- An example of phenomenon is a lunar eclipse.
- An example of phenomenon is a classical musical great such as Beethoven.
- any event, circumstance, or experience that is apparent to the senses and that can be scientifically described or appraised, as an eclipse
- in Kantian philosophy, a thing as it appears in perception as distinguished from the thing as it is in itself independent of sense experience
- any extremely unusual or extraordinary thing or occurrence
- Informal a person with an extraordinary quality, aptitude, etc.; prodigy
Origin of phenomenonLate Latin phaenomenon ; from Classical Greek phainomenon, neuter present participle of phainesthai, to appear, akin to phainein: see fantasy
- An occurrence, circumstance, or fact that is perceptible by the senses.
- pl. phe·nom·e·nons a. An unusual, significant, or unaccountable fact or occurrence; a marvel.b. A remarkable or outstanding person; a paragon. See Synonyms at wonder.
- Philosophy In the philosophy of Kant, an object as it is perceived by the senses, as opposed to a noumenon.
- Physics An observable event.
Origin of phenomenonLate Latin phaenomenon, from Greek phainomenon, from neuter present participle of phainesthai, to appear; see bhā-1 in Indo-European roots. Usage Note: Phenomenon is the only acceptable singular form of this noun; phenomena is the usual plural. Phenomenons may also be used as the plural in nonscientific writing when the meaning is “extraordinary things, occurrences, or persons”: They were phenomenons in the history of music.
- An observable fact or occurrence or a kind of observable fact or occurrence.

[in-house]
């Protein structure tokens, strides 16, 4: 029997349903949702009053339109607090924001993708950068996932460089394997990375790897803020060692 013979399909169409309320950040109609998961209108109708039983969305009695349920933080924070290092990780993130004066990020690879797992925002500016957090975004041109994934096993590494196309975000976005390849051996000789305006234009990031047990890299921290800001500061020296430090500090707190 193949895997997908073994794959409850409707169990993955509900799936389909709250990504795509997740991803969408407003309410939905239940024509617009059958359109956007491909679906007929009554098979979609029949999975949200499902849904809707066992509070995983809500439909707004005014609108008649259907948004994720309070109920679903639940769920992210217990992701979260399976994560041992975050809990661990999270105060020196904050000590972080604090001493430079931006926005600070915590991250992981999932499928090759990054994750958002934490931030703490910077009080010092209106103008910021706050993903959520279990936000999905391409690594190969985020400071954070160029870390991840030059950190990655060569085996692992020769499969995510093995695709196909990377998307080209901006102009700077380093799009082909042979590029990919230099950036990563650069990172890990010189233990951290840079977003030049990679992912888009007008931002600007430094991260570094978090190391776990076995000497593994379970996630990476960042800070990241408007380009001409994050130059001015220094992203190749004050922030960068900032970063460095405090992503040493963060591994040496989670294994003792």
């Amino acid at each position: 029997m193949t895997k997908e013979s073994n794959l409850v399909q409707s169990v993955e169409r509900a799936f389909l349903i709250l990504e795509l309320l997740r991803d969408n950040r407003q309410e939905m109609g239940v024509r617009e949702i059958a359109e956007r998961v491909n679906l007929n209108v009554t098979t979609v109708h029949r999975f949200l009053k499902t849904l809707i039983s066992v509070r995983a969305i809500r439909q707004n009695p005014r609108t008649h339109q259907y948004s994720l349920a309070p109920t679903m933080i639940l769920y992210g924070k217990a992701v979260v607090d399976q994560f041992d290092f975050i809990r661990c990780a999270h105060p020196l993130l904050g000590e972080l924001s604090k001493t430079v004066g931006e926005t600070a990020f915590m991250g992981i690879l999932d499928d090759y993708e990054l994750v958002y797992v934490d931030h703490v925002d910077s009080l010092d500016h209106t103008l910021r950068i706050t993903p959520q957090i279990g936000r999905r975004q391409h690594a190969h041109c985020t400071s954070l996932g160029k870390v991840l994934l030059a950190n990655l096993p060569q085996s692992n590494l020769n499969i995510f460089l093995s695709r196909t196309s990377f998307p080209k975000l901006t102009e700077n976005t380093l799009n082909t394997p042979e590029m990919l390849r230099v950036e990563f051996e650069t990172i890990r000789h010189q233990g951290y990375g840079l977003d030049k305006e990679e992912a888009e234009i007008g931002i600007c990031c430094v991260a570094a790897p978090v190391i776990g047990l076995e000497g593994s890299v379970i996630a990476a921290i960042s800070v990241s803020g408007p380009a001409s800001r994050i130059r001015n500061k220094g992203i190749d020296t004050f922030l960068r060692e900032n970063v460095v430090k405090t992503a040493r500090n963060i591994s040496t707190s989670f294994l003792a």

- Appearance; a perceptible aspect of something that is mutable.
- A fact or event considered very unusual, curious, or astonishing by those who witness it.
- A wonderful or very remarkable person or thing.
- (philosophy, chiefly Kantian idealism) An experienced object whose constitution reflects the order and conceptual structure imposed upon it by the human mind (especially by the powers of perception and understanding).
- The universal, common, modern spelling of this term is phenomenon. Of the alternative forms listed above, phaenomenon, phÃ¦nomenon, and phainomenon are etymologically consistent, retaining the Î±Î¹ diphthong from its Ancient Greek etymon Ï†Î±Î¹Î½ÏŒÎ¼ÎµÎ½Î¿Î½ (phainomenon); in the case of the first two, it is in the Romanised form of the Latin ae diphthong, whereas in the latter it is a direct transcription of the original Ancient Greek. The form spelt with Å“ has no etymological basis. All those alternative forms are pronounced identically with phenomenon and are archaic, except for phainomenon, which sees some technical use in academia and is pronounced with an initial fÄ« ([faÉª],).
- By far the most common and universally accepted plural form is the classical phenomena; the Anglicised phenomenons is also sometimes used. The plural form phenomena is frequently misused in the singular. Arising from this misuse, the double plurals phenomenas and phenomenae, as well as a form employing the greengrocer's apostrophe "” phenomena's "” are seen in non-standard use; they are erroneous.
From Late Latin phaenomenon (“appearance"), from Ancient Greek Ï†Î±Î¹Î½ÏŒÎ¼ÎµÎ½Î¿Î½ (phainomenon, “thing appearing to view"), neuter present passive participle of Ï†Î±Î¯Î½Ï‰ (phainÅ, “I show").